Polyps occur in both the upper and lower gastrointestinal tract and exhibit a wide variety of shapes and sizes: Both flat and polyps that have a stalk occur, and their number ranges between only a few to over 100 polyps. Juvenile polyps (whereby “juvenile” refers to the histology and not the age of the patient) may develop from infancy to adulthood. Most JPS patients present with polyps by 20 years of age. Bleeding, which results in anemia, is a possible complication.
While most juvenile polyps are benign, they may progress to malignant tumors. By the age of 35, 17-22% of JPS patents suffer from colon cancer (colon carcinoma); and by the age of 60, 68% have colon cancer. The average age at diagnosis of colon carcinoma is 42. The probability of developing stomach cancer is 21% for JPS patients with polyps in the stomach.
JPS/HHT syndrome can occur in patients with a SMAD4 mutation and can be associated with symptoms of juvenile polyposis and HHT. HHT is a vascular disease and can manifest as nose bleeds, telangiectasia (vascular dilation of the capillaries in the skin), arteriovenous malformations (AVM, short-circuit connections between arteries and veins), or drumstick fingers. The clinical symptoms usually appear during early childhood, with AVM of the lungs and nose bleeds almost always occurring. Complications of JPS/HHT syndrome may include anemia, migraines, and headaches.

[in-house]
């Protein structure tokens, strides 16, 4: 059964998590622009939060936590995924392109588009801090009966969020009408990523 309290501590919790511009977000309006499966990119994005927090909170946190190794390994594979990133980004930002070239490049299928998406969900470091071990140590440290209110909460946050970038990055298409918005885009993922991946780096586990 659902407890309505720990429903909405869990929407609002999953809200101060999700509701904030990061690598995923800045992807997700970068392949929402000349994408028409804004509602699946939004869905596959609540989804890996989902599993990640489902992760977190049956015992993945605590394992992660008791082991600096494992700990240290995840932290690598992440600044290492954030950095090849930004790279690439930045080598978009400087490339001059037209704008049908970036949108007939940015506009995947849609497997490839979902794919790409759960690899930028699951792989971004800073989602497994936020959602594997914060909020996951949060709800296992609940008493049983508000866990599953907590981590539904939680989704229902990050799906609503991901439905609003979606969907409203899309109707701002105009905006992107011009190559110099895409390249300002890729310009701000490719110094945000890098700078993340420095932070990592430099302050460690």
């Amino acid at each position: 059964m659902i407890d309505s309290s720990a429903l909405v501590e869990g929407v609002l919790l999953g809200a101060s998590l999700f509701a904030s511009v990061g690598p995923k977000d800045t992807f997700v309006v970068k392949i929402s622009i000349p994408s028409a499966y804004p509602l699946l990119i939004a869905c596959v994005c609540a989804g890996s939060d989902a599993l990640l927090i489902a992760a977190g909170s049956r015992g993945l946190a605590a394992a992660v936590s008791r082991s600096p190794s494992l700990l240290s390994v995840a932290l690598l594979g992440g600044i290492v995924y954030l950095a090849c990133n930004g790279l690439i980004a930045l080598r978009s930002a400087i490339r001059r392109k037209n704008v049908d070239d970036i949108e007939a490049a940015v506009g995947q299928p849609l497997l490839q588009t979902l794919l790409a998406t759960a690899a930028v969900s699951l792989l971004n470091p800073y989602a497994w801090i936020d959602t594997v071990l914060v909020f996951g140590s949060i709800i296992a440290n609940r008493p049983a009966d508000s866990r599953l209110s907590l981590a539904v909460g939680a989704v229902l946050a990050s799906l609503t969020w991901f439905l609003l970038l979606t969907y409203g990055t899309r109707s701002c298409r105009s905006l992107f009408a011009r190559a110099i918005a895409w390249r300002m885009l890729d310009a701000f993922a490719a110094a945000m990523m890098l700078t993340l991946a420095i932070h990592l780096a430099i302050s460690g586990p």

Moreover, a SMAD4-mutation may be linked to diseases of the main artery, such as bulges or a split in the aortic wall or even the dilation of the entire vessel. In addition, it is also possible for malfunctions of the mitral valve (the heart valve between the left atrium and the left ventricle) to occur.